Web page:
Broadcasting as we know it is on its deathbed. Just as my alter-anon ego has posted, a huge market share is by subscriber... couple that with TIVO and new "on-demand" technology "in-roads" and you get the NEW (I just like throwing new out there like it means something {ie New Economy!}... you get the NEW blog-like media model, what you want, when you want it, controling everything that goes into your living room (especially while your kids are there). I want my kid to be able to watch a Dodgers game with me, Vin Scully behind the mike.

To me the commercials in both their content and tone have just begun to become too much. In other words, if I didn't have Tivo, I wouldn't watch TV. And in mine and several households that is just a reality. In fact, I can now take what I want to watch with me.

I think broadcasting needs to think about what happens when less than 10% of their advertising ever reaches a consumers eyes.

Good stuff. long time reader, first time poster.
 
Rob, don't pull a Carly on us. :-)

One thing she clearly lacked was any longterm sense of what was going to happen in the industry.

Broadcasting as we know it is on its deathbed. Just as my alter-anon ego has posted, a huge market share is by subscriber... couple that with TIVO and new "on-demand" technology "in-roads" and you get the NEW (I just like throwing new out there like it means something {ie New Economy!}... you get the NEW blog-like media model, what you want, when you want it, controling everything that goes into your living room (especially while your kids are there). I want my kid to be able to watch a Dodgers game with me, Vin Scully behind the mike.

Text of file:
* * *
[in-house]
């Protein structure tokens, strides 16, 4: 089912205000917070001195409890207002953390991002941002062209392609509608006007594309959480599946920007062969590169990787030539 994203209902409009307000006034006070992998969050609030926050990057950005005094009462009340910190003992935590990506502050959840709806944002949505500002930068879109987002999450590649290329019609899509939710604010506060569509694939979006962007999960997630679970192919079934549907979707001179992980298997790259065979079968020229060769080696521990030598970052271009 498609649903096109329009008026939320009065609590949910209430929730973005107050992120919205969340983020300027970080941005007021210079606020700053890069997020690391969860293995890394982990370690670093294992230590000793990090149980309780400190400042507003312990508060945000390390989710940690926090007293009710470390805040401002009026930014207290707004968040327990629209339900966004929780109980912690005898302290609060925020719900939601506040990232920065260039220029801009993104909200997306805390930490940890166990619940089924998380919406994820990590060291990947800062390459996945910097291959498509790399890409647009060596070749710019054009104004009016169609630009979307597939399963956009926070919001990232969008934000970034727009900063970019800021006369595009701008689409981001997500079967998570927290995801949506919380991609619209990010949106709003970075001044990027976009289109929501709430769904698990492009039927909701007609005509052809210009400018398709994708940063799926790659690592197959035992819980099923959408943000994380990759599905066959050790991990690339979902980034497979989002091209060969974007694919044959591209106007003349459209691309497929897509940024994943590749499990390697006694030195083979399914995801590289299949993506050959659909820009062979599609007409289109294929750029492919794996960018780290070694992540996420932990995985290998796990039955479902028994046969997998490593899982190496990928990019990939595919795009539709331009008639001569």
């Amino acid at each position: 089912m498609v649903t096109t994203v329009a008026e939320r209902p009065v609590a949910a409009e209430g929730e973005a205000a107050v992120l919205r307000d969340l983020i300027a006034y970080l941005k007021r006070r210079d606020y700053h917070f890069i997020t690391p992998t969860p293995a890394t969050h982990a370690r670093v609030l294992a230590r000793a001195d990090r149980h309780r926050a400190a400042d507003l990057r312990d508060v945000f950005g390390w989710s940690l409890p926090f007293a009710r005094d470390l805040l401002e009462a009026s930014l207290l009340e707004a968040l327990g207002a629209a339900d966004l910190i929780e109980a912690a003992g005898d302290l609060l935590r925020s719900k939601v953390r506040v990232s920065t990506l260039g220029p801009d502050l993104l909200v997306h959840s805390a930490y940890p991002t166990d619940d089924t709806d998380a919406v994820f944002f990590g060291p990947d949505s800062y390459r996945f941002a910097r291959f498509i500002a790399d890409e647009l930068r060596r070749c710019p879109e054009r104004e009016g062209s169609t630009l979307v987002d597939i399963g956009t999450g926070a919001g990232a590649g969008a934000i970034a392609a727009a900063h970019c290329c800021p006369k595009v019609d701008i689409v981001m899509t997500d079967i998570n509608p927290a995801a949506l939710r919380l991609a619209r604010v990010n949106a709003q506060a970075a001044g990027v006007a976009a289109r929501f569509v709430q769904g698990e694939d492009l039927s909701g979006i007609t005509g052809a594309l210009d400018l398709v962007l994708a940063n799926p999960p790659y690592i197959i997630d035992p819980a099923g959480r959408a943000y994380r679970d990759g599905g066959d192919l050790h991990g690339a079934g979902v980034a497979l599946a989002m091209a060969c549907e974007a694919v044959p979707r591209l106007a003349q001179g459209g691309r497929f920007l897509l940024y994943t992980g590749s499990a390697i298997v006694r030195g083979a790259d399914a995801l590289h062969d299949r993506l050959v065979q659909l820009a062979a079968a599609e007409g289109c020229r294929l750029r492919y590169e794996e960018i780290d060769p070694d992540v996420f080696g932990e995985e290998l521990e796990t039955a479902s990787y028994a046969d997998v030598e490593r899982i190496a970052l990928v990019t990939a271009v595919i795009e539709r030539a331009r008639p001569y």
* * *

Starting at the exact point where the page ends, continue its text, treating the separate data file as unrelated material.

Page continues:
To me the commercials in both their content and tone have just begun to become too much. In other words, if I didn't have Tivo, I wouldn't watch TV. And in mine and several households that is just a reality. In fact, I can now take what I want to watch with me.

I think broadcasting needs to think about what happens when less than 10% of their advertising ever reaches a consumers eyes.

Good stuff. long time reader, first time poster.